Australia says two deaths not likely to be linked to COVID-19 vaccine
By Renju Jose
SYDNEY (Reuters) -There is no evidence linking the deaths of two Australians to coronavirus vaccine doses they received, the chief of the country's medicines regulator said on Thursday.
The deaths in the most populous state of New South Wales (NSW) came just days after the men got the shots, media said.
One was a 71-year-old with several underlying conditions, who took the AstraZeneca vaccine, Seven News said. The other, aged 55, died within eight days of his shot, a newspaper in the northwestern town of Tamworth said, citing his family.
However, evidence suggested no link to a COVID-19 inoculation, said John Skerritt, the head of the Therapeutic Goods Administration (TGA).
"The current evidence does not suggest a likely association," Skerritt told reporters in Canberra, the capital. "We do have to remember that, sadly, every week in Australia 3,000 people die of all sorts of causes."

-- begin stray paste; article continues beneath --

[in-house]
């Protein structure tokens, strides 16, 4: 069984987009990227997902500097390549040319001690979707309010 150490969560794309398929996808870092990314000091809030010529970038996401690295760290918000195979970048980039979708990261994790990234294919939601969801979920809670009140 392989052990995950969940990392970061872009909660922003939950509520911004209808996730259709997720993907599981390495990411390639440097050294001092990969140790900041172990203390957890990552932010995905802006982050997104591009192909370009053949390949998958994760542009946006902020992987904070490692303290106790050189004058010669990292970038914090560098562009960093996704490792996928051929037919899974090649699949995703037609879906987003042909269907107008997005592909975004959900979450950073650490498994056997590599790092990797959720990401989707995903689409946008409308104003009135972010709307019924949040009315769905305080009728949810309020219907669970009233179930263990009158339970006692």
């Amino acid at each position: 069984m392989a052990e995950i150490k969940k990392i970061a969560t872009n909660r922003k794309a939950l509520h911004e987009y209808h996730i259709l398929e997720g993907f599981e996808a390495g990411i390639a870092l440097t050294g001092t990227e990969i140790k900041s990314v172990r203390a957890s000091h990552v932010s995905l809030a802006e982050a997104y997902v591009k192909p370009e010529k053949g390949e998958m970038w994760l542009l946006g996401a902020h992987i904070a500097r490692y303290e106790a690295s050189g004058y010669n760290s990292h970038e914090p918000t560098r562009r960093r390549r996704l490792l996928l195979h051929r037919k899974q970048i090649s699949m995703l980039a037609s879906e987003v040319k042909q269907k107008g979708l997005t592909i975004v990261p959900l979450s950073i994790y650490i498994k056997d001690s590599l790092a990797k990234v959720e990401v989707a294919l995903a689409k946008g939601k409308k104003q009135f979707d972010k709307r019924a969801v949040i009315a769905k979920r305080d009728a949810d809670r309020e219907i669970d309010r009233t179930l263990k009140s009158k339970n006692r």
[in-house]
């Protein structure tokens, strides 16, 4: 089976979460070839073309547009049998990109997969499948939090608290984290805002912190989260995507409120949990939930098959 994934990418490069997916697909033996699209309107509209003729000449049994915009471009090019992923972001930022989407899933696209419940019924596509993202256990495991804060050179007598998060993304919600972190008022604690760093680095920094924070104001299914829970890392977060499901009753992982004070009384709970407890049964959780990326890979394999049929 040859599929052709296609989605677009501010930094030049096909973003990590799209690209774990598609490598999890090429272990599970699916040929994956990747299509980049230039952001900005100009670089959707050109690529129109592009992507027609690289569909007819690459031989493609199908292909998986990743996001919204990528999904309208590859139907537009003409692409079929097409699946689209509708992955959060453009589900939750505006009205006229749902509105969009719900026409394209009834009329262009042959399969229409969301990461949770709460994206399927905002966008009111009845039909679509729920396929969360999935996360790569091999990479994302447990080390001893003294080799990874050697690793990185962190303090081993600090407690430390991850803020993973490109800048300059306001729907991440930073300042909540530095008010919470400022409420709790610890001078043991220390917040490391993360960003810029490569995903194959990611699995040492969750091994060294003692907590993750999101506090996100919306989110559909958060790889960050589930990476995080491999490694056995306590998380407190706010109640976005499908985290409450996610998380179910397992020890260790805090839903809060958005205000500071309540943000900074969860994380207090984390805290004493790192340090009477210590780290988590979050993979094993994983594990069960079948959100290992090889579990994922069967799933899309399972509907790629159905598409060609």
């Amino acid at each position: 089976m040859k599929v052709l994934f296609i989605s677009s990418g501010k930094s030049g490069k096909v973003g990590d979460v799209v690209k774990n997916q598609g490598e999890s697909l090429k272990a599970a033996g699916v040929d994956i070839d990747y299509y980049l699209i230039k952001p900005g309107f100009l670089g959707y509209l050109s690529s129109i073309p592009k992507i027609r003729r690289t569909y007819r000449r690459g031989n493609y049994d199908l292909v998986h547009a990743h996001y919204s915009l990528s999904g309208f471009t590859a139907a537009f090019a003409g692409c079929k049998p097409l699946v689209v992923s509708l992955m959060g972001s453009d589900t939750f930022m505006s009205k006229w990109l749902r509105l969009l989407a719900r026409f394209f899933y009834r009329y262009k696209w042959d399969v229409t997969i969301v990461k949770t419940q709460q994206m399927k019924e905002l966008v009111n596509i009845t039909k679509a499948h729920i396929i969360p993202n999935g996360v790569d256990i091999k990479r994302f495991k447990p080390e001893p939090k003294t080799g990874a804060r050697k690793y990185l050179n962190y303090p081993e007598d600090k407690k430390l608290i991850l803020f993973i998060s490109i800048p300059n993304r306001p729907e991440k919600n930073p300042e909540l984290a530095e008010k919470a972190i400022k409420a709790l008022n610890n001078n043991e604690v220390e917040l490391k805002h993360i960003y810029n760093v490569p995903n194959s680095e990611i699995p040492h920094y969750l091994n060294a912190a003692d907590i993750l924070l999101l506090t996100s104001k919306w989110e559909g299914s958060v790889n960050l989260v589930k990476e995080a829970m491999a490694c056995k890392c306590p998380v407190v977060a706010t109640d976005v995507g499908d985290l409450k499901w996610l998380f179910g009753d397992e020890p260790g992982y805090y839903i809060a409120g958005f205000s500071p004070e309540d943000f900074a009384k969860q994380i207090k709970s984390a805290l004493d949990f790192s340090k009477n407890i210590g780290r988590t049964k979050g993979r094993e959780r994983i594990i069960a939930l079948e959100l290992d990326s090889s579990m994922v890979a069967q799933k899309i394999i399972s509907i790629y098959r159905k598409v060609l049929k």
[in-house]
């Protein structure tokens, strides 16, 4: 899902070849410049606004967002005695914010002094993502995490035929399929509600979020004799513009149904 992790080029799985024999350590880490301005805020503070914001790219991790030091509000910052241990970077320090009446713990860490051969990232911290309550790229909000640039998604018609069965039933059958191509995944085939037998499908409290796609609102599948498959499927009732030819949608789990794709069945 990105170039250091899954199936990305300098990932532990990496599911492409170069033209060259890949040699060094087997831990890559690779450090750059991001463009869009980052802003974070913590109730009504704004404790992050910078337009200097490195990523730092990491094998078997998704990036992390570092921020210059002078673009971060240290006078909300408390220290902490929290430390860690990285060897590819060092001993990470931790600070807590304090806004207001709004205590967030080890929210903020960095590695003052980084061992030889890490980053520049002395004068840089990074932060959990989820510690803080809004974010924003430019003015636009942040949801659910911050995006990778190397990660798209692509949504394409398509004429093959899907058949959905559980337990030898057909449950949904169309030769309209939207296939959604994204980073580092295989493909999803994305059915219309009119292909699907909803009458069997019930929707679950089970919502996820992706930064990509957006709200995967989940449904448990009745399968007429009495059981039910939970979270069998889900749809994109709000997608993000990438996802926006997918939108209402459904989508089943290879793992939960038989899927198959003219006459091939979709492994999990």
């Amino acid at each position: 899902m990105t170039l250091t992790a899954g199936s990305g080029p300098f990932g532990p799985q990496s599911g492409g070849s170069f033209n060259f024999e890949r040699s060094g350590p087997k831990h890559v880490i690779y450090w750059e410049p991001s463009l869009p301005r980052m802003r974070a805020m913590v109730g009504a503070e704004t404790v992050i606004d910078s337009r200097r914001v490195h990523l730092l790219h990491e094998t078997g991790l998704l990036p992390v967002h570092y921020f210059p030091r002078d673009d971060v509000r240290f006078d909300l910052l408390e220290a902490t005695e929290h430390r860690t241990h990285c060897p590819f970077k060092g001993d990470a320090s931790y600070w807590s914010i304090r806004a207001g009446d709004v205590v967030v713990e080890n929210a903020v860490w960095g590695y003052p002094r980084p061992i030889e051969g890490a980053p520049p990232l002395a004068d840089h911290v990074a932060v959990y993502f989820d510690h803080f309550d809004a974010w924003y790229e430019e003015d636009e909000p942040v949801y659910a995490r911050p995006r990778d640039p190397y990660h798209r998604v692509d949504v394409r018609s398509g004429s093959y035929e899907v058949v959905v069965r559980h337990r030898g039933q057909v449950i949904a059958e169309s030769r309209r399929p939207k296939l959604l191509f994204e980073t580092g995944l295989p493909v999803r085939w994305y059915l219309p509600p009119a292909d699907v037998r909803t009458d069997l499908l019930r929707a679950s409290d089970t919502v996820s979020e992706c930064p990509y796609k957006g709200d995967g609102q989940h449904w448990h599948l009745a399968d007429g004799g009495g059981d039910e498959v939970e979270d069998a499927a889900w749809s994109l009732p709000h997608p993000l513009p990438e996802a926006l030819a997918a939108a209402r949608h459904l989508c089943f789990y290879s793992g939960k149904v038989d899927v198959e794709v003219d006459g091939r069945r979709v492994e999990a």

With just over 29,700 infections and 910 deaths since the pandemic began, Australia has largely avoided the high tallies of other developed countries, but its vaccination rollout has hit several roadblocks.
The campaign uses both AstraZeneca and Pfizer vaccines, but authorities this month gave up a goal of covering the population of nearly 26 million by the end of 2021 after finding possible links between AstraZeneca's product and blood clots.
Australia has restricted the AstraZeneca vaccine to people older than 50, throwing its campaign into disarray, as it had banked on the AstraZeneca product for the majority of shots.
Two weeks ago, Australia reported its first death from blood clots linked to the vaccine, after the medicines regulator said a 48-year-old woman's demise was "likely" linked to the shot.
More than 2 million vaccine doses had been injected by Tuesday, a far cry from the 4 million pledged by the end of March.
(Reporting by Renju Jose; Additional reporting by Colin Packham in Canberra; Editing by Lincoln Feast and Clarence Fernandez)